Dustin Steinhoff, Staff Writer
University of Missouri-St. Louis students were given the chance to see macaws and eagles up-close, participate in treasure hunts and attend a comedic pirate-themed opera during the campus’ first Pirate Week.
UMSL’s Pirate Week consisted of a week-long celebration with pirate-themed events. There was a campus-wide treasure hunt, Pirates Seen Through Art History event, a contribution by the World Bird Sanctuary, a showing of “Muppet Treasure Island,” and “The Pirates of Penzance” opera.
On March 14, the World Bird Sanctuary brough various types of pirate themed birds to the Touhill Main Terrace Lobby. These birds included macaws, the bird typically depicted sitting on pirates’ shoulders, as well as bald eagles who are known as “pirates of the sky” due to their tendency to swoop down and steal people’s food.
“The Pirates of Penzance,” a comedy opera performed by UMSL Opera Theater at the Blanche M. Touhill Performing Arts Center, ran from March 16 to March 18. Stella Markou, the director of vocal studies and opera theater at UMSL, describes “The Pirates of Penzance” as a “celebration of music and silliness.” The opera revolves around a band of pirates who are not so great at what they do; they are not very good at robbing and plundering. Upon turning 21 years-old, one of the pirates falls in love but cannot be with her due to his commitment to the pirates.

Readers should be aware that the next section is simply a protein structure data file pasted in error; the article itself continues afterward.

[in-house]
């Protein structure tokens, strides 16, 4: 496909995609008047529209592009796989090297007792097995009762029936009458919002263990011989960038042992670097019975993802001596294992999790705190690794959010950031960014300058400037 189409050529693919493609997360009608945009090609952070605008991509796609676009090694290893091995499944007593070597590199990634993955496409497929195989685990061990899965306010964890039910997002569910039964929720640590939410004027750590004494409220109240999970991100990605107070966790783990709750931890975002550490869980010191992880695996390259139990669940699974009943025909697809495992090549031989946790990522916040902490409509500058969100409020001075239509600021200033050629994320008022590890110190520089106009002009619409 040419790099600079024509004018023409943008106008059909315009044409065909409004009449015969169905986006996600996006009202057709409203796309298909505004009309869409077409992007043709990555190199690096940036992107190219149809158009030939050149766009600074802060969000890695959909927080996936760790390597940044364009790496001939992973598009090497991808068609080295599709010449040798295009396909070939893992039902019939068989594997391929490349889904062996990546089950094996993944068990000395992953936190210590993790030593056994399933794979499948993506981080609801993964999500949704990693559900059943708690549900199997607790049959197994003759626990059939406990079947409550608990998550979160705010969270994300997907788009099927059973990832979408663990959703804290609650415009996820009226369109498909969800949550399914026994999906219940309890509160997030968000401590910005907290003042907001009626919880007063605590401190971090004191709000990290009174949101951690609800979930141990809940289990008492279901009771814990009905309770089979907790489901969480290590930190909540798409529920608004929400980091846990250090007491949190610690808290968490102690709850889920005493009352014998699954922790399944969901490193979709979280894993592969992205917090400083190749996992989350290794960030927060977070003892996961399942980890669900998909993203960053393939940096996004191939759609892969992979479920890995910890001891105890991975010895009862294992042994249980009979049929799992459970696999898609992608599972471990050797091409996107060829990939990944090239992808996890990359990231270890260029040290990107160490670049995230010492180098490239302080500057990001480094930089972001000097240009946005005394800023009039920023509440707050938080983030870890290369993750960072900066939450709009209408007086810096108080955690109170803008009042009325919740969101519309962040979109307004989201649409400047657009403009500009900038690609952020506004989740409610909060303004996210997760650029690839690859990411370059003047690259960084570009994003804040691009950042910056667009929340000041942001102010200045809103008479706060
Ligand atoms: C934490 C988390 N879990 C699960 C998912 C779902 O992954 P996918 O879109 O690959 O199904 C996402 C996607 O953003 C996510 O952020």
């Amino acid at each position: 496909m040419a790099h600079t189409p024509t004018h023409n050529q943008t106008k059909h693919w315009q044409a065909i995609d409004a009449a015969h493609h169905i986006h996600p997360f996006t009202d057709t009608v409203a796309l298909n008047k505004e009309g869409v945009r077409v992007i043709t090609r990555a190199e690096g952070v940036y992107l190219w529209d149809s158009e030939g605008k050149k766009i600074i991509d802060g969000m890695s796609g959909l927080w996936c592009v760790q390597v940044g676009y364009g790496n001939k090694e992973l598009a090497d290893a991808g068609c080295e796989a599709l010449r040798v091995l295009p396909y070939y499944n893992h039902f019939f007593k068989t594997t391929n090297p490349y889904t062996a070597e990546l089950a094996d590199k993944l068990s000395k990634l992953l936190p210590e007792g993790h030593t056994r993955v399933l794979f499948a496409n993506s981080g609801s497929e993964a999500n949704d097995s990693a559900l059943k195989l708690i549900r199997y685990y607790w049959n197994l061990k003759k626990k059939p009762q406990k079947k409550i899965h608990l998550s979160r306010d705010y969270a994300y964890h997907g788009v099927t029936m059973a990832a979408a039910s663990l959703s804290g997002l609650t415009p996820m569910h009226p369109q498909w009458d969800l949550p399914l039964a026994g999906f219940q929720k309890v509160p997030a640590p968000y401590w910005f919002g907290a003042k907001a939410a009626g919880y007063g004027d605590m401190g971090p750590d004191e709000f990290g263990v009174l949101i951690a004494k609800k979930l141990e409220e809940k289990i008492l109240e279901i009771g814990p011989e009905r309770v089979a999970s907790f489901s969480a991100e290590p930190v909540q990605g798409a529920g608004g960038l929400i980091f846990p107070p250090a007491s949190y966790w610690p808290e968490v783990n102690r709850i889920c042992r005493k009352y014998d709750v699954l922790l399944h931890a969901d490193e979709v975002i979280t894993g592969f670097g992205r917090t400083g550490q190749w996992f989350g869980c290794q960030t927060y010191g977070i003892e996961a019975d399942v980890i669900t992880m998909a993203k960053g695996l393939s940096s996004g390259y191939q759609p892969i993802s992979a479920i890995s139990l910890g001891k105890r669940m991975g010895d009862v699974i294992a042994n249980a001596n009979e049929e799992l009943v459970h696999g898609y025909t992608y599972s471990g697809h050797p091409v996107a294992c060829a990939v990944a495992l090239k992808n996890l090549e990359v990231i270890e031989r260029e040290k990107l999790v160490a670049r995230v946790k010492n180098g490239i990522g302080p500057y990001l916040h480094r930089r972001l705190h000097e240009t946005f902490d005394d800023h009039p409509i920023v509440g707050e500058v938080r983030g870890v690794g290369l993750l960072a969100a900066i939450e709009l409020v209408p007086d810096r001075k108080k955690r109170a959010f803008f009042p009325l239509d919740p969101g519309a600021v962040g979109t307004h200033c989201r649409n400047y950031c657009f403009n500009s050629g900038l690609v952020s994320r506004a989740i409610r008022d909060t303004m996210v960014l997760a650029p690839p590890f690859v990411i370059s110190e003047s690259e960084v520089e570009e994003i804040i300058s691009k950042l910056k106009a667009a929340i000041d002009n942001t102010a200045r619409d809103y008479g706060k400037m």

“The Pirates of Penzance” was originally created by Arthur Sullivan and and W.S. Grant in 1873 and debuted at the Fifth Avenue Theatre in New York. While the basic premise has remained the same over the years, it is often adjusted be more contemporary when put into production in modern times. For instance, when Markou adapted her vision for the play, she gave a more prominent role to the mermaids that originally had a lesser role.
Before the opera begins, there was an educational lecture from pirate expert Dr. Mark Hannah. Markou included Hannah’s pre-show lecture as a way to combine the thematic, comedic and theatrical elements of pirate culture.